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Making Elderberry Tincture and Syrup

Sambucus canadensis elderberryIn an earlier article, I discussed the many health benefits of elderberry - especially as it relates to treatment of the flu.  In the past couple of years, I have purchased the expensive elderberry syrups (Sambucol) and these seemed to work well when I felt like I was coming down with a cold or flu.  This time I decided to try and save a little money and make my own.  Well, I have had my eye on all the elderberry ripening in my area in the summer months (see pic), and I had even planted a few bushes in my yard a couple of years ago. The native elderberries we have in the southeast are probably the same as those up north. However, they are referred to in the literature as Sambucus simpsonii.  Anyhow, I decided to do some research and make either my own syrup or tincture.

elderharvest.jpgBecause it was my first time harvesting these, I wasn’t quite sure quite how to go about it or how many to pick (though I intended to have enough for about 2 quarts). Anyhow, pictured on the left are the berry clusters that I managed to pick off of about 3 full bushes (and still left plenty for the birds and other wildlife).

eldercolander.jpgTo get the tiny berries off the little stems, I just gently rubbed them off while tugging on them. This process was a little time consuming because I wanted to make sure not to include ANY stems or green berries.  This is important because everything but the ripe berries is slightly toxic due to alkaloids (these would be destroyed by conventional recipes involving cooking, but that isn’t the intent here). Though I did not weigh them, I would guess I ended up with about 8 pounds of berries.

tincture.jpgThe main consensus of the articles that I read suggested to make a mixture of 1/3 elderberries with 2/3 of 80 or higher proof vodka.  Because some articles suggested using dried berries, and I was using fresh berries, I decided to make a mixure half and half berries to vodka.  I was only able to find 80 proof and so this is what I used. I also took an extra step and blended the mixture before pouring it into my quart sized storage jars.

Once you have done this, you then place the jars in a cool dark storage area (unless your jars are a dark glass etc.).  You then shake the mixture daily for two to three weeks, and after this time period, you can then start straining off the mixture as you need it. I would advise doing this instead of straining off the entire mixture because it will continue to strengthen with age.

If you do not like the taste of vodka, you can also use brandy, but in either case the purpose of the alcohol is to draw out all the desired ingredients and act as a preservative. My understanding is that this tincture will last for a number of years. From the quantity of elderberry shown above, I was able to make 2 quarts and still have enough left over to make over 2 more quarts ( I froze the remainder of the berries).  Later on I will be discussing how to use this tincture to make a syrup – in the case of kids or for those that favor a syrup.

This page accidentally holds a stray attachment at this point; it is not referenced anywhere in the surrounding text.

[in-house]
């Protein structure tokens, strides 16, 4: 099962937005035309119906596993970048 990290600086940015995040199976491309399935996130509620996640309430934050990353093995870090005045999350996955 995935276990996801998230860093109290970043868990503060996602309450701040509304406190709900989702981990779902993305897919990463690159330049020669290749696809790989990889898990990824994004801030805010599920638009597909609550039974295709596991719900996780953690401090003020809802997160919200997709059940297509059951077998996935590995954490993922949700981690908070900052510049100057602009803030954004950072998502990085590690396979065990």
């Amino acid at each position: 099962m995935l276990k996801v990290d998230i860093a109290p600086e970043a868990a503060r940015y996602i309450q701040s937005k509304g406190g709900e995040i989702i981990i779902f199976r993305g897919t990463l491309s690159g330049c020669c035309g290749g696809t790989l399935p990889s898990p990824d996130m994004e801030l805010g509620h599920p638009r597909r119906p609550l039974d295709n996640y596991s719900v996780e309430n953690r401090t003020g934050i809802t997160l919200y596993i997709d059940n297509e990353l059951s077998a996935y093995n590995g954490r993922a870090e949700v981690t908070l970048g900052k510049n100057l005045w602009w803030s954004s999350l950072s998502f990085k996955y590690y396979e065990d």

One word of caution if you are collecting the berries yourself; Make sure that you do a proper ID check before you pick anything that you are unfamiliar with, and also avoid the red elderberry since these can be slightly toxic. These berries are truly red when ripe, so you shouldn’t have a hard time identifying them. Till next time, good health to you!

7 Responses to “Making Elderberry Tincture and Syrup”

  • ingrid:

    when you say to remove all the stems, there are a lot of very tiny ones directly attached to the berry that I would have to stand there all day to remove. Can one leave some of those? I took away any small ones that were still branching but left a lot directly on the berry.

    Ingrid

  • admin:

    Hi Ingrid. Sorry that it has taken me so terribly long to respond (long story). Anyhow, it is certainly time consuming to remove all of the tiny stems, but the best that I can tell you is to get all that you can (I too left some tiny ones that I could not remove).

  • Kathy:

    What is the difference between using the dried flowers and the dried or fresh berries-as far as medicinal value? Would dried flowers in a tea work in similar fashion to an elderberry tincture or syrup?

  • I just tried this myself! We took the kids and made a day of it! I’ll post a link to your recipe on my blog. Thanks for sharing!

    http://sono-ma.blogspot.com/2009/08/elderberries-and-elders-more-gifts-from.html

  • Just wanted to say I enjoyed the blog. You have really put a lot of energy into your content and it is just great!

  • dave knorr:

    Hello, I’ve collected elderberries for a while now for making jelly. I did’nt know of making “tinchures”. I would like to make some. Is there a difference of using fresh or frozen berries? What about putting the whole mix in a blender and slightly blending the berries and alcohol before putting in a jar? Finally, for everyone, I used 1/2″ hardware cloth to gently “wipe” the berries from the stems. Without too much force you can effectively remove the berries much more quickly than “combing” them.

  • I was wondering how you changed the tincture into syrup for children. I’m getting ready to strain my already made tincture and saw this post. It really piqued my interest.

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